Much of the country is stuck at home this month and there’s nothing like being cooped up to make you examine your surroundings.
What makes a domestic space beautiful and comfortable? The designer Andrew Jones has been thinking about these questions for years. When I visited his 1880s Toronto row house before the pandemic hit, I was struck by how well Mr. Jones had found a balance between beauty and comfort.
So, I called recently to ask him what makes a good home. His answer: both architecture and the stuff within it. “I’m trained as an architect, but I’ve always been interested in the full range of scale, from the urban scale to architecture to furniture,” he said, speaking from home. “I think they all contribute to making a space feel resolved and beautiful.”
In his home, you could easily get stuck on the furniture. A Hans Wegner Shell Chair, which he bought vintage 20 years ago, sits next to an Alvar Aalto stool; both modern classics, and very comfortable. “They are very human, very welcoming,” he says. “They ask you to take a seat and stay a while.”
Mr. Jones is best known as a furniture designer; he studied architecture at University of Toronto and then furniture at University College London. He designed the pink umbrellas at Toronto’s Sugar Beach – which are not actually umbrellas at all, but highly engineered steel-and-fiberglass fixtures – and won a global design competition for chairs for Battery Park in New York. His most recent line of furniture is the Layout outdoor collection from manufacturer Barlow Tyrie.
So, he has chosen his objects carefully. But not just for how they look. “You need to live with furniture for a while to really understand it,” he said. “The things that don’t work, that aren’t comfortable, tend to leave.”
His dining table is a George Nelson table for Herman Miller (“extraordinarily versatile”). But when people come over – which they do a lot, usually – he lays down a piece of fir plywood on top to make more space for guests. This balance between fine and found also applies to the things around him. On a set of display shelves are objects he’s picked up at flea markets and thrift shops. There is a cake tin, from somewhere in Eastern Europe, “that looks like a piece of Futurist architecture,” he says. There is a pair of paddles, each painted half red and half white, once used for signalling airplanes. These things all have “some kind of mysterious sculptural quality,” he says. And they’re all well made out of ordinary stuff.”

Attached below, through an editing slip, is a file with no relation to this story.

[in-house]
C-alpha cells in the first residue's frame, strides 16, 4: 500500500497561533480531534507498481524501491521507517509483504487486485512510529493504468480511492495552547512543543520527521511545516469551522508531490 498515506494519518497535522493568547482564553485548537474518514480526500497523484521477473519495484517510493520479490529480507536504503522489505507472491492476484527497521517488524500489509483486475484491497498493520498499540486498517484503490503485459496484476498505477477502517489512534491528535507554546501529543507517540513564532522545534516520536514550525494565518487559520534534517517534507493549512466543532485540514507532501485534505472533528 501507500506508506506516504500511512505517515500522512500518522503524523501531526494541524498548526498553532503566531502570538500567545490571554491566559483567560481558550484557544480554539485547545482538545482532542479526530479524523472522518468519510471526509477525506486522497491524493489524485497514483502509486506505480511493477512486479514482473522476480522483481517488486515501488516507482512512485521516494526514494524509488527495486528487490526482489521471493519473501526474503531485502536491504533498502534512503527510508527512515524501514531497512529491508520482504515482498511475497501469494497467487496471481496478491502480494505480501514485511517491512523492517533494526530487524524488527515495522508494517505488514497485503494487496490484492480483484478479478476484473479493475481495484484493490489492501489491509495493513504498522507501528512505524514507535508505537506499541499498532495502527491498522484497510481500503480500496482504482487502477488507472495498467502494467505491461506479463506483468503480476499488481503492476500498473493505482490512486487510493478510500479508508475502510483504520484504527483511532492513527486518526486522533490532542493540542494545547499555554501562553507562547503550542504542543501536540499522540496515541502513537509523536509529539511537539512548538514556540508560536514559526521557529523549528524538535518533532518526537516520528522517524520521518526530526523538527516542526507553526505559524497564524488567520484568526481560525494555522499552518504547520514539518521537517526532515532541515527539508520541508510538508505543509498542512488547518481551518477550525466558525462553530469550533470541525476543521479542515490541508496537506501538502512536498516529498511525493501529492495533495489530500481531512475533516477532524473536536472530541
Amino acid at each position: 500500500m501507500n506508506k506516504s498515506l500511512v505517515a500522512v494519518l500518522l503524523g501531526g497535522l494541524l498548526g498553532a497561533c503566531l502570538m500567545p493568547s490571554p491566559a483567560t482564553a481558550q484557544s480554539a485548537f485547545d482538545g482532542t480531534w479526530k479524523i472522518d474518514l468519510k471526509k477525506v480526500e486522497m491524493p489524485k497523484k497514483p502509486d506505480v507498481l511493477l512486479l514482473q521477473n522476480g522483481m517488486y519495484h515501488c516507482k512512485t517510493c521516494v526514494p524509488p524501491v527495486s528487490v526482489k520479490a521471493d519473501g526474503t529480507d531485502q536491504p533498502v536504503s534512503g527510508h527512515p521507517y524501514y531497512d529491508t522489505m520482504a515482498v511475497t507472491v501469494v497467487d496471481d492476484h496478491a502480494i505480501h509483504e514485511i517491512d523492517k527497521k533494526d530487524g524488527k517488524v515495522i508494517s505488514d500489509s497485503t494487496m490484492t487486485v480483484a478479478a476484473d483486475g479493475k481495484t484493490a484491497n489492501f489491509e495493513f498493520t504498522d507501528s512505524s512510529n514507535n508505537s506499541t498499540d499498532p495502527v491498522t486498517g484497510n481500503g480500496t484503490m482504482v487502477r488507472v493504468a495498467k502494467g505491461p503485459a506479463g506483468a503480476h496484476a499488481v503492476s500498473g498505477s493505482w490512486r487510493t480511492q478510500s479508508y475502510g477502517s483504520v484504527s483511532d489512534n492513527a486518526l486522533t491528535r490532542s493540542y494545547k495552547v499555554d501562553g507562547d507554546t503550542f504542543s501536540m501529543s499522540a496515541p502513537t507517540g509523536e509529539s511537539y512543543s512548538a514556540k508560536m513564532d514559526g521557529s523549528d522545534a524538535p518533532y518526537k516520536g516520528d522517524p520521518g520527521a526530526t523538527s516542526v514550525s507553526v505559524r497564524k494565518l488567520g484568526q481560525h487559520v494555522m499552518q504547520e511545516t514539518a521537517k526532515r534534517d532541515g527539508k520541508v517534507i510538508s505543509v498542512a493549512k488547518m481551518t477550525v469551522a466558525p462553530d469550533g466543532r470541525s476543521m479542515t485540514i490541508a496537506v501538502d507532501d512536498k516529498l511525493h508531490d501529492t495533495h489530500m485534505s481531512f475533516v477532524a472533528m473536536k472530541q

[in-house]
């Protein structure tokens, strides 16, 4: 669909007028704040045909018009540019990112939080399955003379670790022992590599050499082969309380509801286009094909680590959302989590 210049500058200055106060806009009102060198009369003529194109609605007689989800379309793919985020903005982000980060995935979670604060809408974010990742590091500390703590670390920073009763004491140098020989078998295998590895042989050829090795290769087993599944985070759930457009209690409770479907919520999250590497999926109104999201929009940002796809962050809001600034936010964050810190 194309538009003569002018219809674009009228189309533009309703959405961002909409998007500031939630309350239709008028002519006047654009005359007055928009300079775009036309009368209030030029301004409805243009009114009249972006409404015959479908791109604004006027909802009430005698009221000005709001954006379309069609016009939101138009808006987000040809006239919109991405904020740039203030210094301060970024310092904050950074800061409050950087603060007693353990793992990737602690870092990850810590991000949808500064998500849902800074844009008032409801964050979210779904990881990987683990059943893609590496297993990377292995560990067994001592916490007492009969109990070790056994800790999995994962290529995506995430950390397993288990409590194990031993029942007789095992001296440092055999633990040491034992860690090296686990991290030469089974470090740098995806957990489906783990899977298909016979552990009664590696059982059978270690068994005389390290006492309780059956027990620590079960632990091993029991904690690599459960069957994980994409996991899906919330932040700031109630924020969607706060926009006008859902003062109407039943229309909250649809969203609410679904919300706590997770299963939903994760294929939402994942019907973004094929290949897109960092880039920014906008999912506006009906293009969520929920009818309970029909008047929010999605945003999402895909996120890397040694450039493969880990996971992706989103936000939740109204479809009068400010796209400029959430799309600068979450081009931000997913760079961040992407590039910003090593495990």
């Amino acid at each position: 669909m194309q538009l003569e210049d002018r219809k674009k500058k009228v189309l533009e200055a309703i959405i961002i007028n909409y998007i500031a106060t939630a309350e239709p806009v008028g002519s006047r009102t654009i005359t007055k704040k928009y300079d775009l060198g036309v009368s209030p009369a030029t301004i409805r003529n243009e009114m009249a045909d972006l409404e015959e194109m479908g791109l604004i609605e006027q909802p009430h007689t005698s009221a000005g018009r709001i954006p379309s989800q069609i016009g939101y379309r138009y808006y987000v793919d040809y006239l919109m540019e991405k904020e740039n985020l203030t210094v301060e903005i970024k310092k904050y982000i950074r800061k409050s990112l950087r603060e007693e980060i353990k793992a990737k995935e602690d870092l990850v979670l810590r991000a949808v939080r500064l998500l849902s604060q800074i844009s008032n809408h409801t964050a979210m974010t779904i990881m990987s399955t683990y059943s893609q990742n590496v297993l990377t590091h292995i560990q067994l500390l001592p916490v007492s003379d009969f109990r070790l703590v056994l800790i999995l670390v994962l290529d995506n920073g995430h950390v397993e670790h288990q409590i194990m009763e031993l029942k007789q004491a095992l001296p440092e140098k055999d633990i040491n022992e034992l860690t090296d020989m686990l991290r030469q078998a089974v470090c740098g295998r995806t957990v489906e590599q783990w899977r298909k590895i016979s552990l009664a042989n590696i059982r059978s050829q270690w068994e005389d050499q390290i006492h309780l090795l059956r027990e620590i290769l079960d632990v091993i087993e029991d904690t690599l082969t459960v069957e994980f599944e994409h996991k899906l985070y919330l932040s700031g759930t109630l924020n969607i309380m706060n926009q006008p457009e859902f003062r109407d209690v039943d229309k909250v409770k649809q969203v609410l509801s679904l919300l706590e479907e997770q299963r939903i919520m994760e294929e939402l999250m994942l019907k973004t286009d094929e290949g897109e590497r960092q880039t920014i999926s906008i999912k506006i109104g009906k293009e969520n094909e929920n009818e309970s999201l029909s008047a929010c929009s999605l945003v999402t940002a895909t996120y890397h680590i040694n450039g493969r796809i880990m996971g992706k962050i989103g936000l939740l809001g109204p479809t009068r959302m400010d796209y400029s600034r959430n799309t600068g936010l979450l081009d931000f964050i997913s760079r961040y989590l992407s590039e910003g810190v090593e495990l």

The house itself, similarly, is ordinary – almost. It’s an archetypal Toronto Victorian, a type known as the bay-and-gable. But it has an unusual floor plan; the main floor rooms open into each other, rather than (as is more typical) onto a narrow corridor. It apparently has always been this way, and when Mr. Jones first went to see the house, he was struck by the quality of the space: “It had a sense of rightness about it,” he recalls. “For one thing, it allows a lot of light to penetrate right to the centre of what is usually a dark and narrow space.” So he left it more or less alone, restoring the original mouldings and exposing a pine sub-floor.
Mr. Jones did rebuild the back of the main floor, redesigning the kitchen to be more open. Yet, he chose not to connect the house to its backyard with conventional large windows. Instead he installed two narrow sets of double doors. This is a device borrowed from English Georgian architecture, which (as he admits) this house is not. And the ceiling is covered with glossy white wooden slats and the floor with terracotta tile. It’s all vaguely English, slightly idiosyncratic and personal; these details are foreign to the history of this Toronto house, but you wouldn’t know it. “My goal as a designer was to be as quiet as possible,” he said.
There is a lesson in this. Mr. Jones is a professional with extremely fine taste and his house is carefully considered. But this is a good house not because it’s perfect; it’s a good house because it is straightforward and personal. And, he told me, the biggest thing wrong with the house is that it’s not full of friends, as it usually is. “Design is a human endeavour,” he says. “It has to be about people, never more so than right now.”
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